Fiercely opposed at the time, the move is reminiscent of Ford’s reduction of seats on city council from 47 to 25. Both were supposedly undertaken to create “efficiencies” by shifting power from elected officials to admin staff – not a smaller government so much as one less democratic by design.
“We’ve already been through this,” says McCray, who adds that tactics like the rolling one-day anti-Harris strikes, Days Of Action, now seem relevant again. “We should have taken measures back then to protect our city.”
As the anti-Ford movement gathers steam, he and MacLeod are among artists thinking about how to respond.
Included at the protest, Lyla Rye’s close-cropped black-and-white image of a women’s face with the word “SHAME” superimposed on it pointed to a number of recent issues: Ford’s opposition to the carbon tax, and/or his scrapping of the progressive sex-ed curriculum.
Illustrator Taxali, known internationally for a signature style that riffs on 20th-century newsprint ads – think pulp comic figures and the Ben-Day dots of the four-colour printing process – contributed an image of a broken heart bisected by a silhouette of the CN Tower. The work’s subtle power gradually sunk in over the course of the night. Who wouldn’t be sad given the pointless destruction Ford has inflicted during his short time in office?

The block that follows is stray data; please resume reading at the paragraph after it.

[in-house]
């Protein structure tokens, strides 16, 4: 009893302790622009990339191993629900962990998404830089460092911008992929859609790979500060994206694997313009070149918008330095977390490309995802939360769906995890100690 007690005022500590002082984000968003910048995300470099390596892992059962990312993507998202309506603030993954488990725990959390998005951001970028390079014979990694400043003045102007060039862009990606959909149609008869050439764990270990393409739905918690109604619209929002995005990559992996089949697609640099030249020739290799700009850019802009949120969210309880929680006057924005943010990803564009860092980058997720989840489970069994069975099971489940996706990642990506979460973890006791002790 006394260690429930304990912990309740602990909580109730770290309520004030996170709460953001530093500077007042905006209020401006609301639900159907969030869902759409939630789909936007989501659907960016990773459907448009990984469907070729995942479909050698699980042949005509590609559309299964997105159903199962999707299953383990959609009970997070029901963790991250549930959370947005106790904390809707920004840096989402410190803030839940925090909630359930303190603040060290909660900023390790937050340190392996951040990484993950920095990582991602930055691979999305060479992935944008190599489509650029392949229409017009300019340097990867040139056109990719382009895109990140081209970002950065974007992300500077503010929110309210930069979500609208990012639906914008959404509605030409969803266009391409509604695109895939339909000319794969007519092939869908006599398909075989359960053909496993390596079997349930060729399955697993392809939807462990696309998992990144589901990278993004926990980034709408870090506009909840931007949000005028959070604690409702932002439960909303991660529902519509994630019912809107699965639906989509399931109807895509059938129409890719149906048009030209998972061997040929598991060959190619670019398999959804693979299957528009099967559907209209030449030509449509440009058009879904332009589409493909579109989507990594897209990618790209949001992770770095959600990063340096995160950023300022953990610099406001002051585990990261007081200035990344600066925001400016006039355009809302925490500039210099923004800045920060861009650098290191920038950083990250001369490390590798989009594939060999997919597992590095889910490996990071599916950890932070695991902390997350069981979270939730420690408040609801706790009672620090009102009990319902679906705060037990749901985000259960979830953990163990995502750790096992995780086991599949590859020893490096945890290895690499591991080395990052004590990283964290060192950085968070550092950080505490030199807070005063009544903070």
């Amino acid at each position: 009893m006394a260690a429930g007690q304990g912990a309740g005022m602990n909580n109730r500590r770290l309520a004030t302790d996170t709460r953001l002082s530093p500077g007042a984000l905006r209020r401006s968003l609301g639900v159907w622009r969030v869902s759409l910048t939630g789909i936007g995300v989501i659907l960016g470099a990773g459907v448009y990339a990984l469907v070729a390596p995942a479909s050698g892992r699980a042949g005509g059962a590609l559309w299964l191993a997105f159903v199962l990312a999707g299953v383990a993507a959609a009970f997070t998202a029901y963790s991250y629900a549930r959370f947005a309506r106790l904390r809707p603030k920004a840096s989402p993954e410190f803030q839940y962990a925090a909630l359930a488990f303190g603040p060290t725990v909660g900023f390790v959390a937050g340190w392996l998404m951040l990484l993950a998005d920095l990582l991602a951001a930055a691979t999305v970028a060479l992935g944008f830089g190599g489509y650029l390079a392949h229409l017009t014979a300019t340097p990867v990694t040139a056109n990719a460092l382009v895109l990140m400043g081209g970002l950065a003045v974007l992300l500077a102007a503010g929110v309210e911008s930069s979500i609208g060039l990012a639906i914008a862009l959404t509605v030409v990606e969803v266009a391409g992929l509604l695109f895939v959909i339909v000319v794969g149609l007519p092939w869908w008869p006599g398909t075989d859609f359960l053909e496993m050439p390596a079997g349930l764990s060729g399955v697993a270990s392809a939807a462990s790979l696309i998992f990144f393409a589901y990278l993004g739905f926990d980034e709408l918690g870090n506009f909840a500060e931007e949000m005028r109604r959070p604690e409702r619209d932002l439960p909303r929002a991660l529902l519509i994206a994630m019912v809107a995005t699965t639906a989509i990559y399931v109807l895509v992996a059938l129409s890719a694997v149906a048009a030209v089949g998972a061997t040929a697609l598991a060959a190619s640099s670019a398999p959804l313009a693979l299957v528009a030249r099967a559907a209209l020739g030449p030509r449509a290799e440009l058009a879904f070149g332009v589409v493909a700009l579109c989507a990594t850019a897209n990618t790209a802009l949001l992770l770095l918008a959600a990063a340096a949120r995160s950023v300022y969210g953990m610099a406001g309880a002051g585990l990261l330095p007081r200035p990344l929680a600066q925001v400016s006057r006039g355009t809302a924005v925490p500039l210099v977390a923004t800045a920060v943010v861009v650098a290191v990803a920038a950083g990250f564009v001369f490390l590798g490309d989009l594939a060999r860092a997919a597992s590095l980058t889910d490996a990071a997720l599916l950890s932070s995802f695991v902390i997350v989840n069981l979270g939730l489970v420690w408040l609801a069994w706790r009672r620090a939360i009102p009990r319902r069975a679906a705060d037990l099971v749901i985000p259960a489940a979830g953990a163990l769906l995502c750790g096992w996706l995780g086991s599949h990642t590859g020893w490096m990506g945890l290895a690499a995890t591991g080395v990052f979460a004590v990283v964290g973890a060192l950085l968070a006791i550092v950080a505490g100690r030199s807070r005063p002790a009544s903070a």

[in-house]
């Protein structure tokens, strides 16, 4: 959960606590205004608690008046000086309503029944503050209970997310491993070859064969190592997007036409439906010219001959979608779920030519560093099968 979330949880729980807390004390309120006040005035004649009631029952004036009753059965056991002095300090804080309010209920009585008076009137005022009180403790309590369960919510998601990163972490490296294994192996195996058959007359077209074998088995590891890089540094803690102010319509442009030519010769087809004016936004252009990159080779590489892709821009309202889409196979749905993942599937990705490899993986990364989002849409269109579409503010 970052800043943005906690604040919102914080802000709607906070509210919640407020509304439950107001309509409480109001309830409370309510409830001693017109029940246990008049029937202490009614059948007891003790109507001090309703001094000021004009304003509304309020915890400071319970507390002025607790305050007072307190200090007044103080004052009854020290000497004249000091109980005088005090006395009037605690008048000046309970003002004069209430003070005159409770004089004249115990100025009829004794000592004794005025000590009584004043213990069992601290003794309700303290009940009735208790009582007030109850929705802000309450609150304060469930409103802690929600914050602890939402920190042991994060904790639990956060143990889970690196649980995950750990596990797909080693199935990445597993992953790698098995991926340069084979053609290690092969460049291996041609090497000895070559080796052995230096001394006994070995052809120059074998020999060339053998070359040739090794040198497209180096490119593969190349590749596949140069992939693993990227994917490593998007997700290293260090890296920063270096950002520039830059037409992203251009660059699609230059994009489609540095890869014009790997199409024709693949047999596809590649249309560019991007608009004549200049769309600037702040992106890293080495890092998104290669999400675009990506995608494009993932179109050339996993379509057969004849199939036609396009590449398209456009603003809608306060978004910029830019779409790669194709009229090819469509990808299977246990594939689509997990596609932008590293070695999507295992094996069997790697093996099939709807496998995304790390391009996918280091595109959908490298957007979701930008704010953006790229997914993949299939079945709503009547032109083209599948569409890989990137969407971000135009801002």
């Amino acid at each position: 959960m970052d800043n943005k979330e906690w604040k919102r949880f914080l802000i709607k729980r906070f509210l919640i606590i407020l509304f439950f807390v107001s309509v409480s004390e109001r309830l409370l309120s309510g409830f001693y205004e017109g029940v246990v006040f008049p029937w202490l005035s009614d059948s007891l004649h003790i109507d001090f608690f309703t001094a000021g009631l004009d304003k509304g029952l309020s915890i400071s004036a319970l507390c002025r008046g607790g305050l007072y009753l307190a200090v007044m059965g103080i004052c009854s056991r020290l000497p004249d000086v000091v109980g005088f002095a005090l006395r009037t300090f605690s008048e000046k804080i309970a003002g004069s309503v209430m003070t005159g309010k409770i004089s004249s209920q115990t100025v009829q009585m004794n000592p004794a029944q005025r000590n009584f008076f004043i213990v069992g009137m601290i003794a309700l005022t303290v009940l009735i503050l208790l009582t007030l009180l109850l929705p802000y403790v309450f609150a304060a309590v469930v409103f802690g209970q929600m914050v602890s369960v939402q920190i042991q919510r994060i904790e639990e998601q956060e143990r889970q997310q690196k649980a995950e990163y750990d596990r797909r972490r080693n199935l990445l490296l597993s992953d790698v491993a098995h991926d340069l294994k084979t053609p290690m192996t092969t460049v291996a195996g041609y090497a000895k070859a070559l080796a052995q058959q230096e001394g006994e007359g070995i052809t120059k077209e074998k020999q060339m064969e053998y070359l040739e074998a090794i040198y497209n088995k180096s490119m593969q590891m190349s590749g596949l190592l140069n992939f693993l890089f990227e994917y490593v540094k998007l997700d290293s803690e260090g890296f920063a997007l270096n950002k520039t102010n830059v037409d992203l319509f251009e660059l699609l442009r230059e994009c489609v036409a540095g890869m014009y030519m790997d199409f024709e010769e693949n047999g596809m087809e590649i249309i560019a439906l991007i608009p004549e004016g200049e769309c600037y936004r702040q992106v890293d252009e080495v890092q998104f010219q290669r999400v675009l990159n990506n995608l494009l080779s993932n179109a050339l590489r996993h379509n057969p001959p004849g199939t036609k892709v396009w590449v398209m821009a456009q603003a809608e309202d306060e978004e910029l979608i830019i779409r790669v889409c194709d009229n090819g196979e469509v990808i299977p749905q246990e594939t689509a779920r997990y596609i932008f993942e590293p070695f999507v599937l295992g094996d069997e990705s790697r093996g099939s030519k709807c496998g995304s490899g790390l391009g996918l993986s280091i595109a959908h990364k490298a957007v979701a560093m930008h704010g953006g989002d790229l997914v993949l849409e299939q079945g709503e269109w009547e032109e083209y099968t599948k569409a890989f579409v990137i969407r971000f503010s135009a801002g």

McCray and MacLeod are in the midst of finding other opportunities to stage the project. They are reaching out to labour unions, with the plan to align with any forthcoming protests. They are also open to working with teachers and health care providers around the province.
There is an important difference between the Harris years and today: the internet. The pair plan to add their images and others they collect to an image bank for use at future protests and to be circulated on social media.
Like many things today, protest will happen on the web as much as it does IRL; the contemporary model for political action is necessarily two-pronged. By holding events on the ground, the Artists Projection Protest Project continues the history of vibrant street protest. On the day of the protest, there was a demo on the south side of Queen’s Park against Ford’s move to freeze the minimum wage at $14 per hour. The location of the projections in the north end of the park was also close to where to an Indigenous protest encampment had been set up for a number of weeks during the summer.